Adrian Louis' "Bone and Juice" is a wonderful book of poems with a strong and unique voice. Louis' blunt eloquence is refreshing. The main reason why this book is unique to me is how Louis uses his Native American heritage and its effect on his life to produce a body of poems that the reader can feel is the honest truth. He allows the reader to relate to him. Louis' poems are not like the poems you read that are mere quirky observations of what is going on around you. His poems are about living, changing, and coping. They are formed from sincere reflections and lucid thoughts true to the moment of conception. What is even greater about Louis is that he can comfortably and skillfully add humor and sarcasm to serious issues. And therefore the reader can not only be inspired by the poems themselves but also by the hope and perseverance of his writing style.

Poems such as "Juice" and "The Promise" are great examples of Louis' strength as a poet and as a person. I think that these are the types of poems that can cut to a person's heart making the reader exclaim "wow" in amazement at witnessing Louis' understanding of himself. Although many people cannot even begin to empathize with what it means to be part of the minority in America, let alone being part of a culture that has been nearly exterminated by colonization throughout the centuries, Love can be generally understood by most people. And the depth and loyalty that Louis shows in his Colleen poems is quite admirable and powerful.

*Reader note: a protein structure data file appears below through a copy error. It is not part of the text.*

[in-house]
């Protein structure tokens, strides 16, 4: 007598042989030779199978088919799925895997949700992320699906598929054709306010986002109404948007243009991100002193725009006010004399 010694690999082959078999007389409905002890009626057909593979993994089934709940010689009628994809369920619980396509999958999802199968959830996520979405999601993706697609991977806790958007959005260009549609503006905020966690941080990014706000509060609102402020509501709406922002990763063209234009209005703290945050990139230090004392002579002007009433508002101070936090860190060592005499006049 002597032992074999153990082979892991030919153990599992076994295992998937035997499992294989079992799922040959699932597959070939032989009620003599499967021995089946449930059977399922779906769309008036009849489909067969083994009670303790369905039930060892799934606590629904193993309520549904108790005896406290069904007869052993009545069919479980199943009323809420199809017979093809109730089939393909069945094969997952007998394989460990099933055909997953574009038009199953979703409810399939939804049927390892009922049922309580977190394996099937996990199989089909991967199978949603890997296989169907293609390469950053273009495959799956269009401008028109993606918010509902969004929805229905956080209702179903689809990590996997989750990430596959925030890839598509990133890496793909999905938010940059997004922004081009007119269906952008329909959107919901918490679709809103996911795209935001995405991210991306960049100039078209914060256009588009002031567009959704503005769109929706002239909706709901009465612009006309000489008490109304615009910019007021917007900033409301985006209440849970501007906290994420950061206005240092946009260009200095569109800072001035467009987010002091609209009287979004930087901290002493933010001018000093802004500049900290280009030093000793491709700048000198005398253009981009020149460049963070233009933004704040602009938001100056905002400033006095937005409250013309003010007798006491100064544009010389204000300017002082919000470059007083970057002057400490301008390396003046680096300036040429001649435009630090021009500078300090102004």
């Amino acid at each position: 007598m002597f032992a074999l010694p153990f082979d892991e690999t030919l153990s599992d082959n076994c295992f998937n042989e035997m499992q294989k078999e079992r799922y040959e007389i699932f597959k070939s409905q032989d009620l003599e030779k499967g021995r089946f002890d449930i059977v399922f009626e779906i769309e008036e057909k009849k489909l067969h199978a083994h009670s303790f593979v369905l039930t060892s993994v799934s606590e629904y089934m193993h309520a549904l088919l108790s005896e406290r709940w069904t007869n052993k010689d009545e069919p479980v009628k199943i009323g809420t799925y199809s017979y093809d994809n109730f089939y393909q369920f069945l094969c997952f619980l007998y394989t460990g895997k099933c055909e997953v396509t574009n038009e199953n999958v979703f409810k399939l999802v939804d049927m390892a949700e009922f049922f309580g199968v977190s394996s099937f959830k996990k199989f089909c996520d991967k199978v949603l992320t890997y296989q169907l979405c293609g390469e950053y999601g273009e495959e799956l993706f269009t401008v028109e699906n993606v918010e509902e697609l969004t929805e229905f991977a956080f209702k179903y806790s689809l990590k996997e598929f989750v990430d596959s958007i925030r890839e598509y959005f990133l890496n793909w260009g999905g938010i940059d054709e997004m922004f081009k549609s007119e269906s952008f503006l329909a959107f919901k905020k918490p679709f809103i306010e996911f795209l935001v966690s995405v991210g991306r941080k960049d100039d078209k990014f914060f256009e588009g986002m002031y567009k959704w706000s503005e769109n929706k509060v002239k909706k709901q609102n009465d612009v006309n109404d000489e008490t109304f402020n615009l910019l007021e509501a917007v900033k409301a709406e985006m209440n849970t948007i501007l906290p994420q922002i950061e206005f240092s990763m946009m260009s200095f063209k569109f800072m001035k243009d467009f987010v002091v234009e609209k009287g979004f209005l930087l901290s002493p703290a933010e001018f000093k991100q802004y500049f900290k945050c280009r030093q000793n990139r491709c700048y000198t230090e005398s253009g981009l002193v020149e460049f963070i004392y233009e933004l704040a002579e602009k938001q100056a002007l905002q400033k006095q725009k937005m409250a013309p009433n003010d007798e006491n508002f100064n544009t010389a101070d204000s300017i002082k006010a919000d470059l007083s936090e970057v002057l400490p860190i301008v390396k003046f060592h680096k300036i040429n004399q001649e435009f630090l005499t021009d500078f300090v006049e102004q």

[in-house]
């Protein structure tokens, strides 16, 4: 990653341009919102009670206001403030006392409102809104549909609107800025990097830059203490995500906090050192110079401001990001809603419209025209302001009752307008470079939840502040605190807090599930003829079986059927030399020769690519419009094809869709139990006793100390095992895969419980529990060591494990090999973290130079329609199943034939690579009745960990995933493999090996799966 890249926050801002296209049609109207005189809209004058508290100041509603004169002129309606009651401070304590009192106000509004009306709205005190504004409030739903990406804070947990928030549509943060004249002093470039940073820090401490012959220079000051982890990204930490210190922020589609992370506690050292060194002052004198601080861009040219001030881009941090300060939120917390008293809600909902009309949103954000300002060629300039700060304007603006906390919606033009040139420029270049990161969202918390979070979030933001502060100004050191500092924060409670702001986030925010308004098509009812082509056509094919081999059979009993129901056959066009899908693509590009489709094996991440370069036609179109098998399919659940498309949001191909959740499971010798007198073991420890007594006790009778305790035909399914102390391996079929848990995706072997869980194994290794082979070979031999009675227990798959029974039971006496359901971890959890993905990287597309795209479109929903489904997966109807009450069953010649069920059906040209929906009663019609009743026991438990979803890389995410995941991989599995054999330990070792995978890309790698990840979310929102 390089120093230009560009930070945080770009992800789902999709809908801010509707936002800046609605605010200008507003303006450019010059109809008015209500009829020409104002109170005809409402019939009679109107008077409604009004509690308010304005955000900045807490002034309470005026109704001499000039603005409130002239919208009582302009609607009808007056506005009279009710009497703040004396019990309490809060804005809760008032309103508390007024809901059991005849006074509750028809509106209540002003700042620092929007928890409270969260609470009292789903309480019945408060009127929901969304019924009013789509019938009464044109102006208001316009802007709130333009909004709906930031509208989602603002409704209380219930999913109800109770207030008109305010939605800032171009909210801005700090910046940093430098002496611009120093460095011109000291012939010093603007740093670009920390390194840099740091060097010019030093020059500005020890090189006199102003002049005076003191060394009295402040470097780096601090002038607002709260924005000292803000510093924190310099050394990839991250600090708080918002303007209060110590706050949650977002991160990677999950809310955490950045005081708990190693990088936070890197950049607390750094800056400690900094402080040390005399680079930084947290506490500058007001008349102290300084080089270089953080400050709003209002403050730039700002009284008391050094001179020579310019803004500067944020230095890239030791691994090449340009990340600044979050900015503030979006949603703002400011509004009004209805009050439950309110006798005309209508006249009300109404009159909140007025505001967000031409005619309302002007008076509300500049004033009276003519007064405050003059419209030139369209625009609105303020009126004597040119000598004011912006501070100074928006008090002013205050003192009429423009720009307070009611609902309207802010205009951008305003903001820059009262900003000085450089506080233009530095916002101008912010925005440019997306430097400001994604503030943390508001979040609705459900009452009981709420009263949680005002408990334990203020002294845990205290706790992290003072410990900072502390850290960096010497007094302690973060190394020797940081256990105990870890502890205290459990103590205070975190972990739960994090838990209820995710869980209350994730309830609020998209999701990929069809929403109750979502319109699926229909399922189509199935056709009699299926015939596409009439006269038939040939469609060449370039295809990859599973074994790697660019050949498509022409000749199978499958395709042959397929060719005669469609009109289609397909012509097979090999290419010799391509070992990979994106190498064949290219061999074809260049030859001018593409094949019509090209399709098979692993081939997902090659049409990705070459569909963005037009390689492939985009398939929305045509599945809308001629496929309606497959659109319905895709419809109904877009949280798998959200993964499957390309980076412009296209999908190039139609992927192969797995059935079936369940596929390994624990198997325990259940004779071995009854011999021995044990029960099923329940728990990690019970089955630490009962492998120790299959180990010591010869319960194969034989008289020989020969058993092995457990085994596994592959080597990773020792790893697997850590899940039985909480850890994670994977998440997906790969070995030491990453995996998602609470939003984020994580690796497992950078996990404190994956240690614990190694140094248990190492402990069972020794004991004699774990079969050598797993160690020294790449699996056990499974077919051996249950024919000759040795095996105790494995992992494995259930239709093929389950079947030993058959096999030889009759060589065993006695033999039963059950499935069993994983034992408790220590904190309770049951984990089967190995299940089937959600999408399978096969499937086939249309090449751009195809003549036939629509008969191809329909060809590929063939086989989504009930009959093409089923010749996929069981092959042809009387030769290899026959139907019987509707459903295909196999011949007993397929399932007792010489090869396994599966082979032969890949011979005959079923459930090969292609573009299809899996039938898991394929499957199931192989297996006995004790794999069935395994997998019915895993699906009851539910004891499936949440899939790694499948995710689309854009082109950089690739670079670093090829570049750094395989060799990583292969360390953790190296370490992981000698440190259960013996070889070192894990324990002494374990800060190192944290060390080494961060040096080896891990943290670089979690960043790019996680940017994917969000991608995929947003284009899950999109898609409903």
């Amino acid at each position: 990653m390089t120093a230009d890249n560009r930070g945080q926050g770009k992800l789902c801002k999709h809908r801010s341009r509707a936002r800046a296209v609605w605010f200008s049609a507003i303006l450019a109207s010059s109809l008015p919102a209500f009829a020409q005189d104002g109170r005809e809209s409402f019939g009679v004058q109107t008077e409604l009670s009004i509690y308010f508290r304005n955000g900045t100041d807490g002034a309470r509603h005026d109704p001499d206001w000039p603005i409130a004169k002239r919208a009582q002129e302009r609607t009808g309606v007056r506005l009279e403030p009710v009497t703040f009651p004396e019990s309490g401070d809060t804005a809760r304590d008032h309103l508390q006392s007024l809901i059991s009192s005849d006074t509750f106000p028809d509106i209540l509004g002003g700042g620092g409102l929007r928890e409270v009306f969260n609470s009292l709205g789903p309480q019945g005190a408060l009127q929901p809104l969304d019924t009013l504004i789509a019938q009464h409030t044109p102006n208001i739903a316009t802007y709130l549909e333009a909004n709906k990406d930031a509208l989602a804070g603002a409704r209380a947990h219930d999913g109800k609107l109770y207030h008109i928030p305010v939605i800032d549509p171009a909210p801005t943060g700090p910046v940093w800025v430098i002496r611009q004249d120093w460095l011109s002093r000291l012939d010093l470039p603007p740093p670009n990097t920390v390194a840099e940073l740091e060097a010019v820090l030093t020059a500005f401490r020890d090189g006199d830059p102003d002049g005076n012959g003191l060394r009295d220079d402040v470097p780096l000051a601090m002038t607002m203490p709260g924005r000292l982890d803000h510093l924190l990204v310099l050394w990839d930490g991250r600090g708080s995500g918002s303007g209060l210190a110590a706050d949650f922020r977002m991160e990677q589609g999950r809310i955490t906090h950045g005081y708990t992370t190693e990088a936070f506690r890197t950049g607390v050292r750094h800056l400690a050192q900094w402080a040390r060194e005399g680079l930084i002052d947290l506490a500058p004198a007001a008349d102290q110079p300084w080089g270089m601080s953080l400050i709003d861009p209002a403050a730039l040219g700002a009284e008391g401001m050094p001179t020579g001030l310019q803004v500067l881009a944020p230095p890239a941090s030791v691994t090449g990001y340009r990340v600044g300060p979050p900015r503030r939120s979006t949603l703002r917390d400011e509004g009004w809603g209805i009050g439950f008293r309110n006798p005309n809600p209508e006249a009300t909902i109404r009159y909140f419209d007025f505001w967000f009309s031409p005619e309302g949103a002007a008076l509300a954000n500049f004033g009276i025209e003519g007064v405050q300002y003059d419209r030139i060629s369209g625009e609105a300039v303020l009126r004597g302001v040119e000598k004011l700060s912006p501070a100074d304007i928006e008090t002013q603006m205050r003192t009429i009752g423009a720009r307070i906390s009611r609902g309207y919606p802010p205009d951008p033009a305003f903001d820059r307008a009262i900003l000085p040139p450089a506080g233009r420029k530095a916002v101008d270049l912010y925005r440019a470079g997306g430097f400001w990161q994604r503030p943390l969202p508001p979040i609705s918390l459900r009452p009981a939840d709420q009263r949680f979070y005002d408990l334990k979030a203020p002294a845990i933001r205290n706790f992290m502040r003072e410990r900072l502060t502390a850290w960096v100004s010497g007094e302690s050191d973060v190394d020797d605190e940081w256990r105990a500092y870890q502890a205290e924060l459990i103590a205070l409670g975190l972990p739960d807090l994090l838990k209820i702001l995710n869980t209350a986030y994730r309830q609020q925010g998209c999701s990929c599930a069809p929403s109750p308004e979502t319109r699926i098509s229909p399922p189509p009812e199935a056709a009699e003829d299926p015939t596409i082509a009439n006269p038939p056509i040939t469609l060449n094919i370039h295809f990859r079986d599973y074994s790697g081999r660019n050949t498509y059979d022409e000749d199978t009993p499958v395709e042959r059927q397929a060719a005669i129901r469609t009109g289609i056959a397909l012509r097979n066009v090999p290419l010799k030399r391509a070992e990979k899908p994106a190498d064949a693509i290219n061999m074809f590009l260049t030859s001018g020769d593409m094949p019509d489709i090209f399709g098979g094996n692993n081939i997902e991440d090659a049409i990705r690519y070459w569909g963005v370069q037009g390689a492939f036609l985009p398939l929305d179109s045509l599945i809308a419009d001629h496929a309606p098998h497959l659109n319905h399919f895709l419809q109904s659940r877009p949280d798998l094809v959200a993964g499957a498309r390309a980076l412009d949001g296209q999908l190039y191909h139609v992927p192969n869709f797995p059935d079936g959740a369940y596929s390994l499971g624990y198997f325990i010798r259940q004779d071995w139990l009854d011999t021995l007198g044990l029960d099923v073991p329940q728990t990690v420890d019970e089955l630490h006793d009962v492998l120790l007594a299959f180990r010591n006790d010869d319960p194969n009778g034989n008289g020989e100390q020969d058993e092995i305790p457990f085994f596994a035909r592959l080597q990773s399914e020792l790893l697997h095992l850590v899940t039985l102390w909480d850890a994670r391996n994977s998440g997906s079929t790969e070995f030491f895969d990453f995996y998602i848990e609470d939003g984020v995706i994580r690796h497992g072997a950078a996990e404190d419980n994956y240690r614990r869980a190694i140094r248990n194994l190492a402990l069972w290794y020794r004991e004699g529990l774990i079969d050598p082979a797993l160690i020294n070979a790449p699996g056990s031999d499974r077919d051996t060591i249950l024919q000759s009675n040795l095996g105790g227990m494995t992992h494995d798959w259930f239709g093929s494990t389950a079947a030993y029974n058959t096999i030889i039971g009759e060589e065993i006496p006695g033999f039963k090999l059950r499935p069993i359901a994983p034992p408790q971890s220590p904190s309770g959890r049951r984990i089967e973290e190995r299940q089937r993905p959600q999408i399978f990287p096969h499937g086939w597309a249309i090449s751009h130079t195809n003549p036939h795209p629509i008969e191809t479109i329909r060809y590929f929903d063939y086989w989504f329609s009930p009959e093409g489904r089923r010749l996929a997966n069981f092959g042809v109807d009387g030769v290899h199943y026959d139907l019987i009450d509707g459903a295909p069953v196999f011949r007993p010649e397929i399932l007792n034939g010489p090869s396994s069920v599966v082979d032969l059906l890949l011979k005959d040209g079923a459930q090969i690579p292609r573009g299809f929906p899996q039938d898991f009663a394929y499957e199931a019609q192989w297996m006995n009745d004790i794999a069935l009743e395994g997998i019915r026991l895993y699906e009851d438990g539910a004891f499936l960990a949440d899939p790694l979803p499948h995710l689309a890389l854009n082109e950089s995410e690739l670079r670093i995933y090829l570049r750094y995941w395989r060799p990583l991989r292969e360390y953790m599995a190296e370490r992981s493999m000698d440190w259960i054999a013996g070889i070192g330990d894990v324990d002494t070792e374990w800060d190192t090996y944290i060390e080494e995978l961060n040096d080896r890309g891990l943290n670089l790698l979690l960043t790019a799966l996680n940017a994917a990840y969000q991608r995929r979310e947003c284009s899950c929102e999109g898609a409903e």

Louis, while being skilled enough to let the reader understand him, also brings us to a world that is most likely unknown to some people particularly readers of poetry.
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Format: Paperback
Without a doubt, Adrian C. Louis is one of the best modern poets alive. His poems draw upon a vast range of inspirations, including his heritage and various experiences with the opposite sex. Additionally, his imagery and phrasing don't try to show things in a fluffy fantasy world. Everything he writes is straight forward and never leaves you trying to guess at a hidden meaning. Fans of poetry should not be without this book, even if the word Cowturdville worries you.
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Format: Paperback
Poetry lovers need this book by Adrian C. Louis. It's thoughtful, at times funny, and brilliantly constructed. Louis is a master of image and isn't afraid to tackle a variety of issues from age, to insanity, to culture, to God. He juxtaposes the historical tragedy of the Native American with personal tragedy, particularly his relationship with Colleen. I read this book in an hour and was upset to find that I didn't have more to read. All in all, a wonderful book.